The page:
At the Ohio LinuxFest yesterday, two Linux geeks were married — or had their projects merged into a single trunk, as the officiant, Lord Drachenblut, put it. The wedding of Randy Noseworthy (proprietor of the Juiced Penguin) and Janet Edmonson was announced last week and was live-tweeted by at least one attendee — here's his photo of the happy couple. There's also a video of the ceremony, at which Jon "Maddog" Hall offered a blessing via pre-recorded audio.
Update: 09/26 20:03 GMT by KD : In the comments, anyaristow notes that this wasn't the first such wedding; Rob Landly and Fade were married at Penguicon in 2007, with Steve Jackson officiating and Eric Raymond as best man.
Data Storage

RAID Trust Issues — Windows Or a Cheap Controller? 564

Posted by Soulskill
from the why-buy-the-mirrored-cow dept.
NicApicella writes "My new system has two sparklin' SATA drives which I would like to mirror. After having been burned by a not-so-cheap, dedicated RAID controller, I have been pointed to software RAID solutions. I now stand in front of two choices for setting up my RAID: a Windows 7 RC software RAID or a hardware RAID done by the cheap integrated RAID controller of my motherboard. Based on past experiences, I have decided that only my data is worth saving — that's why the RAID should mirror two disks (FAT32) that are not the boot disk (i.e. do not contain an OS or any fancy stuff). Of course, such a setup should secure my data; should a drive crash, I want the system up and running in no time. Even more importantly, I want any drive and its data to be as safe and portable as possible (that's the reason for choosing FAT32), even if the OS or the controller screw up big time. So, which should I choose? Who should I trust more, Microsoft's Windows 7 or possibly the cheapest RAID controller on the market? Are there other cheap solutions?"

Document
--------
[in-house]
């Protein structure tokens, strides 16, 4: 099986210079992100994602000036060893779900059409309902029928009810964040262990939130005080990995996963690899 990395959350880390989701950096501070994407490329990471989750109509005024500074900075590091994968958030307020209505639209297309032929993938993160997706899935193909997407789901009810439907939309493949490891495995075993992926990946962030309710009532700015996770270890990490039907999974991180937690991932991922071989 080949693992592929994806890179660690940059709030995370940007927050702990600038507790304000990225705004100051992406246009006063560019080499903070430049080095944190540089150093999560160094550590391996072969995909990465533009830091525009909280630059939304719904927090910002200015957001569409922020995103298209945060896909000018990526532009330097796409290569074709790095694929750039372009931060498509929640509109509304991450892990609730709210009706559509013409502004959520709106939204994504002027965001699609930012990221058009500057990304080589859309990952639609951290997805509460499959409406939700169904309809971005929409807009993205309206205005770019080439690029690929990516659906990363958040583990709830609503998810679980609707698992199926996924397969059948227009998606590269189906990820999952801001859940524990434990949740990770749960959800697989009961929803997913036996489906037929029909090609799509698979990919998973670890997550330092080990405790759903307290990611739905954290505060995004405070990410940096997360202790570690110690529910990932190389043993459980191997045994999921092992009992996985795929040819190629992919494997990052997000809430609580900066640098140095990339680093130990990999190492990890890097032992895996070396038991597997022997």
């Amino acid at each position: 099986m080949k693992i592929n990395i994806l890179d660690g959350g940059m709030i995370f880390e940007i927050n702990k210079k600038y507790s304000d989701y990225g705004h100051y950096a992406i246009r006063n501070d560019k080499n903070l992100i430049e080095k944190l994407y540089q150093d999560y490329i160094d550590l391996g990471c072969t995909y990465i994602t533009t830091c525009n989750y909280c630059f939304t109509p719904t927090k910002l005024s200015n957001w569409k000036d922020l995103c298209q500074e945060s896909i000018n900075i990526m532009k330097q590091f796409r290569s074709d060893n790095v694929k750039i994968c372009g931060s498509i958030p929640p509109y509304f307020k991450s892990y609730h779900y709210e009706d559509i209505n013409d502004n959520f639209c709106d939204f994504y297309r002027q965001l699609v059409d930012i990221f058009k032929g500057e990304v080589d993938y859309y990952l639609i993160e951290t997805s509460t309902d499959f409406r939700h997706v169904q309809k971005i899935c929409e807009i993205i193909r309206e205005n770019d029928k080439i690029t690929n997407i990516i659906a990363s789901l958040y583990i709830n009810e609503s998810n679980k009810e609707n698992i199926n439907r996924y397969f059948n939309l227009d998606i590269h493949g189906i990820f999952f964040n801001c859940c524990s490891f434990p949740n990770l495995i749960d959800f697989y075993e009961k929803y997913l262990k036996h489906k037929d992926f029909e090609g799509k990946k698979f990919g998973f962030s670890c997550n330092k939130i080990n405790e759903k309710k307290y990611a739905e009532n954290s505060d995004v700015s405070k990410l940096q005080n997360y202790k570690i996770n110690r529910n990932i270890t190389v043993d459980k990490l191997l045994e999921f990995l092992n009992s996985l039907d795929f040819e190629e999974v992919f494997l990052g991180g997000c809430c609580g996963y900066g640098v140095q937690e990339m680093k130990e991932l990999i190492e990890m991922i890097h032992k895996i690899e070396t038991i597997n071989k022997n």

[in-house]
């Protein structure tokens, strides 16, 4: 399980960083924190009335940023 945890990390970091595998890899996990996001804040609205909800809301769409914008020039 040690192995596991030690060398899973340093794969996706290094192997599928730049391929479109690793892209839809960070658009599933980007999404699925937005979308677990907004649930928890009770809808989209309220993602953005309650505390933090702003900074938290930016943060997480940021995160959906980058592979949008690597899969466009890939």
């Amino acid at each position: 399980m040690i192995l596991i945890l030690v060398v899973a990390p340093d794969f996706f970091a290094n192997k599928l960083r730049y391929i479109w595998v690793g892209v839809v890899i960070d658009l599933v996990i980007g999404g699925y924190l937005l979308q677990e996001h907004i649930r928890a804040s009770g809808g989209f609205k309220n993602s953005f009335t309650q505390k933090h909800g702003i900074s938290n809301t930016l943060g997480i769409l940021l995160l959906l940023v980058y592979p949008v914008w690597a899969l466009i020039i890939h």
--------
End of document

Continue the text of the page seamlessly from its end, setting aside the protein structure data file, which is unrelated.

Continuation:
Networking

Grad Student Project Uses Wikis To Stash Data, Miffs Admins 268

Posted by timothy
from the going-on-the-beg-forgiveness-principle dept.
Anonymous writes "Two graduate students at the Ivy League's Brown University built a P2P system to use abandoned wiki sites to store data. The students were stealing bandwidth from open MediaWiki sites to send data between users as an alternative to BitTorrent. There was immediate backlash as site operators quickly complained to the University. The project appears to be shutdown, but many of the pages still remain on the web. The project homepage was also taken down and the students posted an apology this afternoon." The same submitter links to two different forum discussions on the project.
The Internet

The Wackiest Technology Tales of 2008 97

Posted by timothy
from the hindsight-is-much-better-than-20/20 dept.
coondoggie writes "Despite the daily drumbeat of new and improved hardware or software, the tech industry isn't all bits and bytes. Some interesting things happen along the way too. Like floating data centers, space geekonauts, shape shifting robots and weird bedfellows (like Microsoft and Jerry Seinfeld). What we include here is an example of what we thought were the best, slightly off-center stories of 2008."

In these matters the only certainty is that there is nothing certain. -- Pliny the Elder